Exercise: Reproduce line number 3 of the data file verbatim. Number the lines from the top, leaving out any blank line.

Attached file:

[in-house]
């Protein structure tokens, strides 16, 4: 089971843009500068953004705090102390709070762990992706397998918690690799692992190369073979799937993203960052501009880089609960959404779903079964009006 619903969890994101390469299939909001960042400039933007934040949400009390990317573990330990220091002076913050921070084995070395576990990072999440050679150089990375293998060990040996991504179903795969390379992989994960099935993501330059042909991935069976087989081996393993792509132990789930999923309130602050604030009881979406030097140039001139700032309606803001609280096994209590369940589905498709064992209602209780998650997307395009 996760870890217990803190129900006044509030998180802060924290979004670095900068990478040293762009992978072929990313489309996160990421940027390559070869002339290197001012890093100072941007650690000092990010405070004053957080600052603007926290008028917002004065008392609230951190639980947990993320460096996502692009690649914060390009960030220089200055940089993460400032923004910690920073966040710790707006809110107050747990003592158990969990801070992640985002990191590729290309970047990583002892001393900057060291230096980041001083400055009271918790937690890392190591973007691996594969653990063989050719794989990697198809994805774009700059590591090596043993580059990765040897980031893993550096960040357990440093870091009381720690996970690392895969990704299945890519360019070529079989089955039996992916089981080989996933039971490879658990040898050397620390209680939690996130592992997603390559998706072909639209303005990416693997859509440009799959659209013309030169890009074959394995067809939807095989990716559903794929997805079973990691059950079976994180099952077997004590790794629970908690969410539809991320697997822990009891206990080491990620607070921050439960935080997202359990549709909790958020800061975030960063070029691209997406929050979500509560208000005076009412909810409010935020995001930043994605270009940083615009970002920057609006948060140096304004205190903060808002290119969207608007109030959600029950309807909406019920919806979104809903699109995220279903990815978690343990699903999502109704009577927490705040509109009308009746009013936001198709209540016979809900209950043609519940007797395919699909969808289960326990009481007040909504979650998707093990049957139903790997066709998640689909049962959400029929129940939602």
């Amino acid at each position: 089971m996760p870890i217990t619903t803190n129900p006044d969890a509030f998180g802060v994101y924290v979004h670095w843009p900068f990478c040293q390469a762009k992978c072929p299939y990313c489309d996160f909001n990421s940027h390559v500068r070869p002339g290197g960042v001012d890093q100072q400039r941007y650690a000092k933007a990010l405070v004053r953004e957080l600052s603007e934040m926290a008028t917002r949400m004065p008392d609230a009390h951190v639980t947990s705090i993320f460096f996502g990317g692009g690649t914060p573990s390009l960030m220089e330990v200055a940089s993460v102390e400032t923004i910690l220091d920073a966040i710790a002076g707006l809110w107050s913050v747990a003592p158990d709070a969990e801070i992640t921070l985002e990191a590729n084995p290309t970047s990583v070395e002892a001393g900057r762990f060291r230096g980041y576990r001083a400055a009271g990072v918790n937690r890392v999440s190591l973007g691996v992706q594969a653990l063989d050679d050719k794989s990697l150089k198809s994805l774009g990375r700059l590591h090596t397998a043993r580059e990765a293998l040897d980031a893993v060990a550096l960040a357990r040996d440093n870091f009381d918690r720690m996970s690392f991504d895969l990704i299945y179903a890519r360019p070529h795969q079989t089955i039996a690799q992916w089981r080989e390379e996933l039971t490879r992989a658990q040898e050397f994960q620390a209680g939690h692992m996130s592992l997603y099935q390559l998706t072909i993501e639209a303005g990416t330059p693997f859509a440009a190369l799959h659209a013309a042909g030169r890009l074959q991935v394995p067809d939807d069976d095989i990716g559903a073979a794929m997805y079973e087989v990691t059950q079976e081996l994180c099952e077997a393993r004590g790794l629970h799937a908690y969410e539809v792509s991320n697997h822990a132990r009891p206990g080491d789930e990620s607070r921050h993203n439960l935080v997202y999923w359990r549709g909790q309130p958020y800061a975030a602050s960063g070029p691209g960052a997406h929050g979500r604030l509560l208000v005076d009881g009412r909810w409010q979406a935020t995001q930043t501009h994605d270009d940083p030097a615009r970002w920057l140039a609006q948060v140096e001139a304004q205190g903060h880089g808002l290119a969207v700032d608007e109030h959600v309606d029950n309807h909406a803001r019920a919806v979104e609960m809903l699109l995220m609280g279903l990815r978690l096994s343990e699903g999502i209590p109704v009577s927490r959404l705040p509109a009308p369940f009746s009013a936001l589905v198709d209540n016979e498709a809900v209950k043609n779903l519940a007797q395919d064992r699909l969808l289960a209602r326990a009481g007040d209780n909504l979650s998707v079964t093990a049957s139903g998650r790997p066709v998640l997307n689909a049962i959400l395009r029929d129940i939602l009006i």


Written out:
């Amino acid at each position: 089971m996760p870890i217990t619903t803190n129900p006044d969890a509030f998180g802060v994101y924290v979004h670095w843009p900068f990478c040293q390469a762009k992978c072929p299939y990313c489309d996160f909001n990421s940027h390559v500068r070869p002339g290197g960042v001012d890093q100072q400039r941007y650690a000092k933007a990010l405070v004053r953004e957080l600052s603007e934040m926290a008028t917002r949400m004065p008392d609230a009390h951190v639980t947990s705090i993320f460096f996502g990317g692009g690649t914060p573990s390009l960030m220089e330990v200055a940089s993460v102390e400032t923004i910690l220091d920073a966040i710790a002076g707006l809110w107050s913050v747990a003592p158990d709070a969990e801070i992640t921070l985002e990191a590729n084995p290309t970047s990583v070395e002892a001393g900057r762990f060291r230096g980041y576990r001083a400055a009271g990072v918790n937690r890392v999440s190591l973007g691996v992706q594969a653990l063989d050679d050719k794989s990697l150089k198809s994805l774009g990375r700059l590591h090596t397998a043993r580059e990765a293998l040897d980031a893993v060990a550096l960040a357990r040996d440093n870091f009381d918690r720690m996970s690392f991504d895969l990704i299945y179903a890519r360019p070529h795969q079989t089955i039996a690799q992916w089981r080989e390379e996933l039971t490879r992989a658990q040898e050397f994960q620390a209680g939690h692992m996130s592992l997603y099935q390559l998706t072909i993501e639209a303005g990416t330059p693997f859509a440009a190369l799959h659209a013309a042909g030169r890009l074959q991935v394995p067809d939807d069976d095989i990716g559903a073979a794929m997805y079973e087989v990691t059950q079976e081996l994180c099952e077997a393993r004590g790794l629970h799937a908690y969410e539809v792509s991320n697997h822990a132990r009891p206990g080491d789930e990620s607070r921050h993203n439960l935080v997202y999923w359990r549709g909790q309130p958020y800061a975030a602050s960063g070029p691209g960052a997406h929050g979500r604030l509560l208000v005076d009881g009412r909810w409010q979406a935020t995001q930043t501009h994605d270009d940083p030097a615009r970002w920057l140039a609006q948060v140096e001139a304004q205190g903060h880089g808002l290119a969207v700032d608007e109030h959600v309606d029950n309807h909406a803001r019920a919806v979104e609960m809903l699109l995220m609280g279903l990815r978690l096994s343990e699903g999502i209590p109704v009577s927490r959404l705040p509109a009308p369940f009746s009013a936001l589905v198709d209540n016979e498709a809900v209950k043609n779903l519940a007797q395919d064992r699909l969808l289960a209602r326990a009481g007040d209780n909504l979650s998707v079964t093990a049957s139903g998650r790997p066709v998640l997307n689909a049962i959400l395009r029929d129940i939602l009006i």